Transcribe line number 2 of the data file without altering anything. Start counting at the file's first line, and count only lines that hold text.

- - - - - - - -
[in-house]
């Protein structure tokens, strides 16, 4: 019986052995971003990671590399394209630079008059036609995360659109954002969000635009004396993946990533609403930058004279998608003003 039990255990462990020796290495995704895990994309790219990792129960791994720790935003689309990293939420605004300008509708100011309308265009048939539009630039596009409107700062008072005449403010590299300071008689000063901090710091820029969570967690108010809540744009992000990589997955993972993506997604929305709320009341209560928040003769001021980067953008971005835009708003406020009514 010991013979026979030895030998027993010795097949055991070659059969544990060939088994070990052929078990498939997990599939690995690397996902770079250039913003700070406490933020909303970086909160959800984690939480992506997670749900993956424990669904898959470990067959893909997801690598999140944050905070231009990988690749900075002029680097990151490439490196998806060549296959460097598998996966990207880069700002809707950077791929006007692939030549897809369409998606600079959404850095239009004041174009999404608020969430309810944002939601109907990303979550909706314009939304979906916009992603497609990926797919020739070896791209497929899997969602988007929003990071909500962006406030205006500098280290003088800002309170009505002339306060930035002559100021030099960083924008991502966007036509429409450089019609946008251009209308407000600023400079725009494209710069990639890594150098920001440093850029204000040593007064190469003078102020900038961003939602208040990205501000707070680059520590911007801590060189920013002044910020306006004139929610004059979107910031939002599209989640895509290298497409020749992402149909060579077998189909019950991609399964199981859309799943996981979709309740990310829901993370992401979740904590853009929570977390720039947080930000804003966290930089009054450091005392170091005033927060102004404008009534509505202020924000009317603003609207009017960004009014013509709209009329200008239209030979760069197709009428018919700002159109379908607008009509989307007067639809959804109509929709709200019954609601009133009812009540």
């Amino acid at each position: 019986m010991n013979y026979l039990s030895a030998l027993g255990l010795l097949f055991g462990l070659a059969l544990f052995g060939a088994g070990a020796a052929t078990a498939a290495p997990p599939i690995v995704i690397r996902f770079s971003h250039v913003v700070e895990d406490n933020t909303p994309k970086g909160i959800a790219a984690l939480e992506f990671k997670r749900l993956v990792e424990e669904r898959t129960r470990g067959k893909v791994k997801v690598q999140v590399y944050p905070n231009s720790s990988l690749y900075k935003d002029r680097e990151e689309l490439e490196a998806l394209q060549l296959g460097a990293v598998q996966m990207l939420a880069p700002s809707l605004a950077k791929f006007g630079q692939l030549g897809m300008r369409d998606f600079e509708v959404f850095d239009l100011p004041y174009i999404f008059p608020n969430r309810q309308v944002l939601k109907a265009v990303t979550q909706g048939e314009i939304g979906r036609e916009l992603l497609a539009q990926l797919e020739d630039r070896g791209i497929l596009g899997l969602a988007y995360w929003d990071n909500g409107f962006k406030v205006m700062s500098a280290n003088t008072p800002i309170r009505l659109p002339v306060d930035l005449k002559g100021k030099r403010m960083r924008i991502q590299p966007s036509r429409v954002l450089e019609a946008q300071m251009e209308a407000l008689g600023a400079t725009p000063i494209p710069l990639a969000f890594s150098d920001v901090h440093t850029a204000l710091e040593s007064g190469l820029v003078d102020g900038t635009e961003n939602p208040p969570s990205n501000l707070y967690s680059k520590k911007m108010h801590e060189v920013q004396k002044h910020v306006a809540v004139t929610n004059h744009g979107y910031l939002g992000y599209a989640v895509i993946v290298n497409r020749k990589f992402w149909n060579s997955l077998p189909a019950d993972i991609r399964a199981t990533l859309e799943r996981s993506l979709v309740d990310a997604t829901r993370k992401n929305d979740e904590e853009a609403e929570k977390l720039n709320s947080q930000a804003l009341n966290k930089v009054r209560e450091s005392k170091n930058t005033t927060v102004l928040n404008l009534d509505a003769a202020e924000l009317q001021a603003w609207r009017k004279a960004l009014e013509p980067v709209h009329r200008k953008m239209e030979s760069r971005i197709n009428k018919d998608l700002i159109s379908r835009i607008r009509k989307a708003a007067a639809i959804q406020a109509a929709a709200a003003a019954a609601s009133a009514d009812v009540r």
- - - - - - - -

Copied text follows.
């Protein structure tokens, strides 16, 4: 019986052995971003990671590399394209630079008059036609995360659109954002969000635009004396993946990533609403930058004279998608003003 039990255990462990020796290495995704895990994309790219990792129960791994720790935003689309990293939420605004300008509708100011309308265009048939539009630039596009409107700062008072005449403010590299300071008689000063901090710091820029969570967690108010809540744009992000990589997955993972993506997604929305709320009341209560928040003769001021980067953008971005835009708003406020009514 010991013979026979030895030998027993010795097949055991070659059969544990060939088994070990052929078990498939997990599939690995690397996902770079250039913003700070406490933020909303970086909160959800984690939480992506997670749900993956424990669904898959470990067959893909997801690598999140944050905070231009990988690749900075002029680097990151490439490196998806060549296959460097598998996966990207880069700002809707950077791929006007692939030549897809369409998606600079959404850095239009004041174009999404608020969430309810944002939601109907990303979550909706314009939304979906916009992603497609990926797919020739070896791209497929899997969602988007929003990071909500962006406030205006500098280290003088800002309170009505002339306060930035002559100021030099960083924008991502966007036509429409450089019609946008251009209308407000600023400079725009494209710069990639890594150098920001440093850029204000040593007064190469003078102020900038961003939602208040990205501000707070680059520590911007801590060189920013002044910020306006004139929610004059979107910031939002599209989640895509290298497409020749992402149909060579077998189909019950991609399964199981859309799943996981979709309740990310829901993370992401979740904590853009929570977390720039947080930000804003966290930089009054450091005392170091005033927060102004404008009534509505202020924000009317603003609207009017960004009014013509709209009329200008239209030979760069197709009428018919700002159109379908607008009509989307007067639809959804109509929709709200019954609601009133009812009540």